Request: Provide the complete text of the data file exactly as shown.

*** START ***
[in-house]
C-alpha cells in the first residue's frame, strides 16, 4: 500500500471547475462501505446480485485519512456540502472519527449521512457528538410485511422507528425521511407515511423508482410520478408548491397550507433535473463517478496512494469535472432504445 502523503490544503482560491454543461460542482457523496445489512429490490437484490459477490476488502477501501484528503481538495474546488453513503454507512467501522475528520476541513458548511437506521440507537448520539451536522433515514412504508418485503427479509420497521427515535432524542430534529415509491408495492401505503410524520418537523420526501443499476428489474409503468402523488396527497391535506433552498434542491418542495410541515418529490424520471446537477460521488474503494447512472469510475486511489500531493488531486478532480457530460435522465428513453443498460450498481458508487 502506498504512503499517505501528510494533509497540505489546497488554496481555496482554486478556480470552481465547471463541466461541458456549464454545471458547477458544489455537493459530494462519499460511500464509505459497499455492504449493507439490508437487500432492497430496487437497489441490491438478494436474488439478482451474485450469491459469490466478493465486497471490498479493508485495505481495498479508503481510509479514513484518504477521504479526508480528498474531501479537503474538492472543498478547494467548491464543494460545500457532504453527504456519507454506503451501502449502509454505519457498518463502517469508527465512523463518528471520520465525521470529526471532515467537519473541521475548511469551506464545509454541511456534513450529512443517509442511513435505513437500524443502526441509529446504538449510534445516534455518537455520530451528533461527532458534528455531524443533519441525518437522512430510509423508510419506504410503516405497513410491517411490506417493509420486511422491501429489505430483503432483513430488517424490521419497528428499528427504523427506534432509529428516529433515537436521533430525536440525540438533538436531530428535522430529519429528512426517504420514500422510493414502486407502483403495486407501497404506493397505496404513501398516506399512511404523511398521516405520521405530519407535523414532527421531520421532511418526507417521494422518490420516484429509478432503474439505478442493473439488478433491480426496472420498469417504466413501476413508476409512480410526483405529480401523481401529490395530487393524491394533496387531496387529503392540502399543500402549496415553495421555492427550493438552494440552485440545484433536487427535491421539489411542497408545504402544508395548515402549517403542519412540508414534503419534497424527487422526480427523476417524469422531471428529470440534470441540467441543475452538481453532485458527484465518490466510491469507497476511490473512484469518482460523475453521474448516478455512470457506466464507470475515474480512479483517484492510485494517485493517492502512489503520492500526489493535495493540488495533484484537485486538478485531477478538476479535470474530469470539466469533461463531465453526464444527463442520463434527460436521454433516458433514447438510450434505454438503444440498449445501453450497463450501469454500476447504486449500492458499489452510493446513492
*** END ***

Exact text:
[in-house]
C-alpha cells in the first residue's frame, strides 16, 4: 500500500471547475462501505446480485485519512456540502472519527449521512457528538410485511422507528425521511407515511423508482410520478408548491397550507433535473463517478496512494469535472432504445 502523503490544503482560491454543461460542482457523496445489512429490490437484490459477490476488502477501501484528503481538495474546488453513503454507512467501522475528520476541513458548511437506521440507537448520539451536522433515514412504508418485503427479509420497521427515535432524542430534529415509491408495492401505503410524520418537523420526501443499476428489474409503468402523488396527497391535506433552498434542491418542495410541515418529490424520471446537477460521488474503494447512472469510475486511489500531493488531486478532480457530460435522465428513453443498460450498481458508487 502506498504512503499517505501528510494533509497540505489546497488554496481555496482554486478556480470552481465547471463541466461541458456549464454545471458547477458544489455537493459530494462519499460511500464509505459497499455492504449493507439490508437487500432492497430496487437497489441490491438478494436474488439478482451474485450469491459469490466478493465486497471490498479493508485495505481495498479508503481510509479514513484518504477521504479526508480528498474531501479537503474538492472543498478547494467548491464543494460545500457532504453527504456519507454506503451501502449502509454505519457498518463502517469508527465512523463518528471520520465525521470529526471532515467537519473541521475548511469551506464545509454541511456534513450529512443517509442511513435505513437500524443502526441509529446504538449510534445516534455518537455520530451528533461527532458534528455531524443533519441525518437522512430510509423508510419506504410503516405497513410491517411490506417493509420486511422491501429489505430483503432483513430488517424490521419497528428499528427504523427506534432509529428516529433515537436521533430525536440525540438533538436531530428535522430529519429528512426517504420514500422510493414502486407502483403495486407501497404506493397505496404513501398516506399512511404523511398521516405520521405530519407535523414532527421531520421532511418526507417521494422518490420516484429509478432503474439505478442493473439488478433491480426496472420498469417504466413501476413508476409512480410526483405529480401523481401529490395530487393524491394533496387531496387529503392540502399543500402549496415553495421555492427550493438552494440552485440545484433536487427535491421539489411542497408545504402544508395548515402549517403542519412540508414534503419534497424527487422526480427523476417524469422531471428529470440534470441540467441543475452538481453532485458527484465518490466510491469507497476511490473512484469518482460523475453521474448516478455512470457506466464507470475515474480512479483517484492510485494517485493517492502512489503520492500526489493535495493540488495533484484537485486538478485531477478538476479535470474530469470539466469533461463531465453526464444527463442520463434527460436521454433516458433514447438510450434505454438503444440498449445501453450497463450501469454500476447504486449500492458499489452510493446513492